Tuesday, February 21, 2006

Compassionate Care

First off I want to thank everyone that read, linked to, blogged about, referenced, etc. my first post. Extremely gratifying and encouraging, and definitely left me feeling that blogging is going to be something I enjoy. Your comments and feedback are much appreciated, even as I need to learn how (and at what level) I'm going to be able to react and respond directly.

At the risk of losing my freshly-minted audience, I want to blog today about something that is neither technology nor business-related.

Krista (my girlfriend of nearly 5 years) serves as the Volunteer Coordinator at the Charlotte Maxwell Complementary Clinic. This clinic offers complementary alternative medicine treatments to low-income women with cancer. Their services seek to provide relief from the "terrible side-effects of cancer and its treatments". Today the San Francisco Chronicle featured the clinic in a very touching article.

Ways that you can help:
  • Ask your organization to become a corporate sponsor, and have them contact Linda.
  • Direct any practitioners (massage therapists, herbalists, acupuncturists, etc.) who might be interested in volunteering to the Clinic
  • Make a donation yourself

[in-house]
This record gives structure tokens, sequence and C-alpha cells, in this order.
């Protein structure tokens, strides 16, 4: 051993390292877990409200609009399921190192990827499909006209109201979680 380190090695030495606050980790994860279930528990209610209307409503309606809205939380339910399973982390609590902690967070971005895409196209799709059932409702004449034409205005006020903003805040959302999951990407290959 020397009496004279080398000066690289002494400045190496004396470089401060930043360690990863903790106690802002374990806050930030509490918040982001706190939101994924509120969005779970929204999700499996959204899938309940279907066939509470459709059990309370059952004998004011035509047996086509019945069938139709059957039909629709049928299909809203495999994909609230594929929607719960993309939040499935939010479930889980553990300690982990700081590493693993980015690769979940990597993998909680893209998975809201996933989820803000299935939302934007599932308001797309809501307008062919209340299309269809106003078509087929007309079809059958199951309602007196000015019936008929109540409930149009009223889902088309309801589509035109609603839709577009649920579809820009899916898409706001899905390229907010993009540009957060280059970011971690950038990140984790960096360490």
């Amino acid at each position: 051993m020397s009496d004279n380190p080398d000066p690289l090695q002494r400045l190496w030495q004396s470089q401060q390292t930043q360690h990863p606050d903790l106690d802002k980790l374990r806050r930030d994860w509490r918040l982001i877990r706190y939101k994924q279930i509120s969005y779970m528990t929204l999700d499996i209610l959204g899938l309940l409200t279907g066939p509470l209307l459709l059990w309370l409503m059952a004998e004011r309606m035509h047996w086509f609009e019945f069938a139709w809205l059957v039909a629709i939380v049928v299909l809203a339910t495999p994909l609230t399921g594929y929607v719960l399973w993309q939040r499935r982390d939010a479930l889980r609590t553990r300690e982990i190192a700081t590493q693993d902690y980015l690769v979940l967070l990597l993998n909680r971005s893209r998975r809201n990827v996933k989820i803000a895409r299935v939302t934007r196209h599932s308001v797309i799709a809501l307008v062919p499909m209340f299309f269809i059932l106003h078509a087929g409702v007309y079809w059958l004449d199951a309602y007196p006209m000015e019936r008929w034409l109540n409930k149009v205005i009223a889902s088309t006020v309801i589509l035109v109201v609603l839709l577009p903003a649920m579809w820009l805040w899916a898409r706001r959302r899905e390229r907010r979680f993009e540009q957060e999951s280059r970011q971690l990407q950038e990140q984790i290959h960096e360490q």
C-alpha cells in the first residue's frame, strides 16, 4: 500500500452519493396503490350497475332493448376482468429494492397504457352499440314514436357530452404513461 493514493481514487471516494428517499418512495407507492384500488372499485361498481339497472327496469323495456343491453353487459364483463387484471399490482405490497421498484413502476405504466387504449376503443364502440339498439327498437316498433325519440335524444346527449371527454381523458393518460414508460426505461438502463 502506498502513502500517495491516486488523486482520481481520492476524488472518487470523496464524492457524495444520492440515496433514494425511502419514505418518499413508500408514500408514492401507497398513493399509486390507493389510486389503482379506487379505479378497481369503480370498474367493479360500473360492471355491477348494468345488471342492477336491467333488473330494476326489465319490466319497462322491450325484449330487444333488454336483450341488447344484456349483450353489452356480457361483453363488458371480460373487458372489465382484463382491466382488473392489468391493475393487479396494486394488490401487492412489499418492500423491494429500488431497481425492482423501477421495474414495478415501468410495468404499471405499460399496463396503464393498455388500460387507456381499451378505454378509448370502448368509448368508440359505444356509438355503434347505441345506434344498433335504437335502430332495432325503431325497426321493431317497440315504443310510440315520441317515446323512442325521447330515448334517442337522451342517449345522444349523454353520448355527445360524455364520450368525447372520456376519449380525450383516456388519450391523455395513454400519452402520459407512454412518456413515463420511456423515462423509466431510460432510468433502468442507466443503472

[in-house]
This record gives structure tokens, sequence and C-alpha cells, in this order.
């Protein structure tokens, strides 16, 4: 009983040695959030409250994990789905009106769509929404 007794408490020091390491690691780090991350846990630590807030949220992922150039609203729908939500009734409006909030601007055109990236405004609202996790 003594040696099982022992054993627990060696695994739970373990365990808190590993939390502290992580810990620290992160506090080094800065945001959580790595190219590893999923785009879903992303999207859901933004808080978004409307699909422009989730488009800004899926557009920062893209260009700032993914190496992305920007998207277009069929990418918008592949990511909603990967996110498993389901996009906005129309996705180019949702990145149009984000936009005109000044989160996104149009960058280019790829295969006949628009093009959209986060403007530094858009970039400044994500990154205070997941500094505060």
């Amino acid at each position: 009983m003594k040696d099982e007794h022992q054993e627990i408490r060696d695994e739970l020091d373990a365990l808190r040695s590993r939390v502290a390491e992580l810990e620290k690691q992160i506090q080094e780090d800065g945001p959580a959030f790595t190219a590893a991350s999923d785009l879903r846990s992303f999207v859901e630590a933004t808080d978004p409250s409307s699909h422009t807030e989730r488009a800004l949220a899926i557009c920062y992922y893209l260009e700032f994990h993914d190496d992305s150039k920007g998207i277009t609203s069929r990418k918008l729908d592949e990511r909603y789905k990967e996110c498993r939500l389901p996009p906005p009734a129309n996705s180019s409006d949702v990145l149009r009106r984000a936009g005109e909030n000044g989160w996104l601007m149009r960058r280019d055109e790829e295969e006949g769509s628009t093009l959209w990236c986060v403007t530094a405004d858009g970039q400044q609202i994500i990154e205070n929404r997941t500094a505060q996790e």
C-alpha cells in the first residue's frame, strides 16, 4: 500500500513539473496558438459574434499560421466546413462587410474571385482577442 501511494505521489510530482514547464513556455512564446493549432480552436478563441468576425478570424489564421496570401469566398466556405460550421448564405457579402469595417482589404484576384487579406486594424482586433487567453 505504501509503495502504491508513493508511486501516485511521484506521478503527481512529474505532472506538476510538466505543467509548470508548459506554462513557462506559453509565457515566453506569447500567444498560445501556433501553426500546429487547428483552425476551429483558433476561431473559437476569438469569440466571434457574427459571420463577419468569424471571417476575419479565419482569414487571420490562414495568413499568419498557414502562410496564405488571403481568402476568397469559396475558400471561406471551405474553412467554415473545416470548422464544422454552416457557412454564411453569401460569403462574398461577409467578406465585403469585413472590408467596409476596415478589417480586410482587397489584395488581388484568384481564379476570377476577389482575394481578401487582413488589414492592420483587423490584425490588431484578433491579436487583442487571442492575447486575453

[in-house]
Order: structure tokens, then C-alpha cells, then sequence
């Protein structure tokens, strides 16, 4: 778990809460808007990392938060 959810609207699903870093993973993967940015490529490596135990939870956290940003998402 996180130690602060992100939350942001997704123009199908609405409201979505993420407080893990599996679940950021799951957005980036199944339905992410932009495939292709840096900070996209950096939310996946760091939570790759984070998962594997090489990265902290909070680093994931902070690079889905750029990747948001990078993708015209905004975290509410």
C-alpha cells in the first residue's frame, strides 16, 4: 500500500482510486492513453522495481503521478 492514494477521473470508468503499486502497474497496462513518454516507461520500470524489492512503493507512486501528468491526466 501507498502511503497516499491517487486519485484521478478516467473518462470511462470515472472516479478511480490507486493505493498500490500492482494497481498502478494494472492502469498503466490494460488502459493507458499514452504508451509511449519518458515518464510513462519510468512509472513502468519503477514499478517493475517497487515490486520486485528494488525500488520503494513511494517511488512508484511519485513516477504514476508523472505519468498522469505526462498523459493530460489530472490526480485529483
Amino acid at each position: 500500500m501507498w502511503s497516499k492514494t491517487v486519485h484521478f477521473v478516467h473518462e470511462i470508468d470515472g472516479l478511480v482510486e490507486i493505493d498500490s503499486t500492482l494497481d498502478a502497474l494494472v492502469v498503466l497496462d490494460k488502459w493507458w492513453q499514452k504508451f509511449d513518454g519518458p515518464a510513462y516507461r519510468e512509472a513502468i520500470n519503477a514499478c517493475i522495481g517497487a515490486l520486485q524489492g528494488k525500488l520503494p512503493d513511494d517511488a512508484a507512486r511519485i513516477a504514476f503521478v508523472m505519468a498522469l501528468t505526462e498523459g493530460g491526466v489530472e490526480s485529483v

• If you know someone who is a low-income woman with cancer, please share information about the Clinic and its services with her.
I've often said that I aspire toward balance in my life, but to observe that balance one would need to integrate over large chunks of time and experience... Krista and I are in very different lines of work, and again here the word "complementary" comes to mind. I feel privileged to have a partner whose work is so directly and obviously connected to alleviating suffering in the world. Krista has taught me so much about the politics of cancer, poverty, and how to truly and deeply care for people. I'm inspired by her example daily.

Thursday, February 16, 2006

Creators, Synthesizers, and Consumers

As Yahoo! has been gobbling up many social media sites over the past year (Flickr, upcoming, del.icio.us) I often get asked about how (or whether) we believe these communities will scale.